Springtide embarks on 3-year project to learn what’s engaging Gen Z
Since our inception, Springtide has aimed to offer research and actionable insights to help those who care for young people to care better. One of the main questions we’ve pursued is – how can we best connect with Gen Z?
In the past three years, we’ve discovered a few answers:
Gen Z wants connection, and they thrive in environments where both adults and peers make them feel like they’re wanted and valued. If adults in particular work to make young people feel noticed, named and known, they’re ensuring that young people feel like belongingness, which supports both healthy development and mental wellness.
Gen Z values authenticity. In fact, a majority of the young people we’ve surveyed won’t join an organization where inclusion is not one of their core tenets. Not only do they want the freedom to be their authentic selves, they also want everyone else to be able to show up that way as well. When all involved can be their full selves, it makes space for the meaningful connection they desire.
Demonstrating care to a young person is patient and careful work, but it’s worth it. Eighty-seven percent of the young people we surveyed in 2020 said they trust adults who take time to foster relationships. Young people experience care when adults spend time with them and honor the time together by listening intently, taking notes, and avoiding other distractions. Young people are often juggling several commitments and responsibilities, so offering support and meaningful action consistently can help them thrive.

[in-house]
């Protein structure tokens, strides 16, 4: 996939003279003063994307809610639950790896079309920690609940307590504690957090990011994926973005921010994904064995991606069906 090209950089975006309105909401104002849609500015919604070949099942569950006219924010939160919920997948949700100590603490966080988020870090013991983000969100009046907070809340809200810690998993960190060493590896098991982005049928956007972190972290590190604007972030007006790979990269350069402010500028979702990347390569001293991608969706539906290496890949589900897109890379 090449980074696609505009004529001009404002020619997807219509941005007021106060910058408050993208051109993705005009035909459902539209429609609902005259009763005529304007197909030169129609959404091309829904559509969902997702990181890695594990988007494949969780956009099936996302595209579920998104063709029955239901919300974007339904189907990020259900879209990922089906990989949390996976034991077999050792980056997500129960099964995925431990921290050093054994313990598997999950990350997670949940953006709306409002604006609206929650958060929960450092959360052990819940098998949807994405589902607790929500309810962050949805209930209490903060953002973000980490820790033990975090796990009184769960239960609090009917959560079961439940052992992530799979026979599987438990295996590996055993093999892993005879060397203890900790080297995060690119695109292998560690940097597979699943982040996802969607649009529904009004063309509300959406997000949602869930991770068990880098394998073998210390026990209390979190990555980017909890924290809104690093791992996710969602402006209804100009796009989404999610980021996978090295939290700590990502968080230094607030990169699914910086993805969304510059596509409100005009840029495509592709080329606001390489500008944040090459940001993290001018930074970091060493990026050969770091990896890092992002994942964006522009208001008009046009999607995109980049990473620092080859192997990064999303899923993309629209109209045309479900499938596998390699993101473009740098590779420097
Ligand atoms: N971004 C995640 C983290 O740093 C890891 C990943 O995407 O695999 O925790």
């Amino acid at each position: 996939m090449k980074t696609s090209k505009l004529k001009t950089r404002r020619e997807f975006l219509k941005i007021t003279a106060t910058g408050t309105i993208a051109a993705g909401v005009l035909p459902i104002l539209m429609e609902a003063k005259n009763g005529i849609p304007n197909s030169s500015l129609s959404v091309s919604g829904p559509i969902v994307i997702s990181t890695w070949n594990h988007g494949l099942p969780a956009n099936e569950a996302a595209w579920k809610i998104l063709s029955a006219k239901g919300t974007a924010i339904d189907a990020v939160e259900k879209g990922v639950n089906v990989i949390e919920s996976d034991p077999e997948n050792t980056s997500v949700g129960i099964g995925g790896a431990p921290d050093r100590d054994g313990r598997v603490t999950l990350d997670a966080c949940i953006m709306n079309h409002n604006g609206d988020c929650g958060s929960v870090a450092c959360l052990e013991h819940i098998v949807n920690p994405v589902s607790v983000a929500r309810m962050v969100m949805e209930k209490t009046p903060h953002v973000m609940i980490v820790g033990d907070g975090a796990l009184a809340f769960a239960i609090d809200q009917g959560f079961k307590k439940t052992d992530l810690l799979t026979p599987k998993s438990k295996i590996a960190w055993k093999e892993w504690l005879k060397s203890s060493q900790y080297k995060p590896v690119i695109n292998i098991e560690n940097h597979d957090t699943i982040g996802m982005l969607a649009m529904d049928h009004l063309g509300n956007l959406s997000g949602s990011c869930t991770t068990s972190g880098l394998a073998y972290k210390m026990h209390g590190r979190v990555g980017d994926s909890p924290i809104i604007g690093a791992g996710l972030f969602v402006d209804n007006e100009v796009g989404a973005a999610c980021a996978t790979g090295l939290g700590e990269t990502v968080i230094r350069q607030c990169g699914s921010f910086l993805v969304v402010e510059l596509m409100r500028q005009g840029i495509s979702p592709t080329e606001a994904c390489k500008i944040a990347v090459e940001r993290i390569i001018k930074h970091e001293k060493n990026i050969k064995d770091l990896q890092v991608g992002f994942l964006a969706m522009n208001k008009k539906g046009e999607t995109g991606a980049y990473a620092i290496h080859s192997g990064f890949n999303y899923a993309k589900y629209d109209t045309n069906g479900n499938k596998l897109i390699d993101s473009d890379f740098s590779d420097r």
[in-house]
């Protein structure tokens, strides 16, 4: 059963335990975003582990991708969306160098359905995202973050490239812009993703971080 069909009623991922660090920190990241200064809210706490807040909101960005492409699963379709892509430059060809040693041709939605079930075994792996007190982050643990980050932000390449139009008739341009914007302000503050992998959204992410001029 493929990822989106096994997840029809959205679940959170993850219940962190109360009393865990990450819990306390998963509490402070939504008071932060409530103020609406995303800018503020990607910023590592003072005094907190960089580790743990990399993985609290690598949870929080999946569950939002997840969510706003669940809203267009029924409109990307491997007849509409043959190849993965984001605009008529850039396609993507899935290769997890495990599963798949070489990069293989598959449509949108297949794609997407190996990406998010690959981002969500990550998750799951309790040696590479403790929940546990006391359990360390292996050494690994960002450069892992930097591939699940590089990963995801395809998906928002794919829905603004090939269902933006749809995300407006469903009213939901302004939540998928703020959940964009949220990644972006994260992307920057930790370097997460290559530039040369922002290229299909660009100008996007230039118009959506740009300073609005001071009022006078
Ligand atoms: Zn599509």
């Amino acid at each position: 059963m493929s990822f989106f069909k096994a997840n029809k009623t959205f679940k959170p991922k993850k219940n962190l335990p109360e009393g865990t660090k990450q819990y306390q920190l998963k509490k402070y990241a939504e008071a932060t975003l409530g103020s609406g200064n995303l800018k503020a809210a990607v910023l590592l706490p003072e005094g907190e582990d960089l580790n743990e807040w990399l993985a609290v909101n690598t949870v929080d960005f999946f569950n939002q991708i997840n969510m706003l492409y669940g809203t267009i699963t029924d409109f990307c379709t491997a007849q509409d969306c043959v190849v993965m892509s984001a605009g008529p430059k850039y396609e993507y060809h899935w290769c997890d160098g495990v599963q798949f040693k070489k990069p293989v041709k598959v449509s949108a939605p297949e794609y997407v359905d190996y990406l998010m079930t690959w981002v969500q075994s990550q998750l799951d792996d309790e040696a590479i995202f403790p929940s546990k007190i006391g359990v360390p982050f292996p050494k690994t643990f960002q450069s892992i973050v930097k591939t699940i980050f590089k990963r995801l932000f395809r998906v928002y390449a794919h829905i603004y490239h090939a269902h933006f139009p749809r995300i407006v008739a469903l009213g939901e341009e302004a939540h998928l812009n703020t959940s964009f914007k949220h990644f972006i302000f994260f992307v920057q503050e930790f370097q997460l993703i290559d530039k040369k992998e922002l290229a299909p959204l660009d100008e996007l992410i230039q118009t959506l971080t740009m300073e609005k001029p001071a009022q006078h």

But beginning this month, Springtide will set out to learn even more about what’s working for Gen Z.
Supported by a $1.25 million grant from Lilly Foundation, our institute will undertake a three-year project to find out what is engaging Gen Z in America’s new religious and spiritual landscape. Our team will conduct research to understand who and what is excelling in connecting with young people, and study how and why these approaches are working so effectively. Springtide will then share those findings with those who care for young people so they can bring that to the work they do.
This project will include:
- Bringing together expert practitioners from notable faith-based groups to share their wisdom and distributing a nationwide survey to faith leaders working with young people
- Visiting organizations and spaces around the nation where young people say they are thriving
- Conducting a national survey of 5,000 young people to center their voices in the project
- Exploring how project findings can be grounded in theology with help from influential thinkers
- Forming a community of practice where faith leaders can draw from project findings to transform how they engage young people
- Designing frameworks for national distribution that can be adapted and applied within faith communities
This project will continue our work to understand why young people struggle and thrive, particularly in faith-based environments, but will also test the merit of the religious decline narrative in the United States. As the number of Americans claiming no religious affiliation rises in national surveys, this project will explore in greater depths how faith-based organizations successfully support young people.
Learn more and sign up to get the latest news on this exciting work!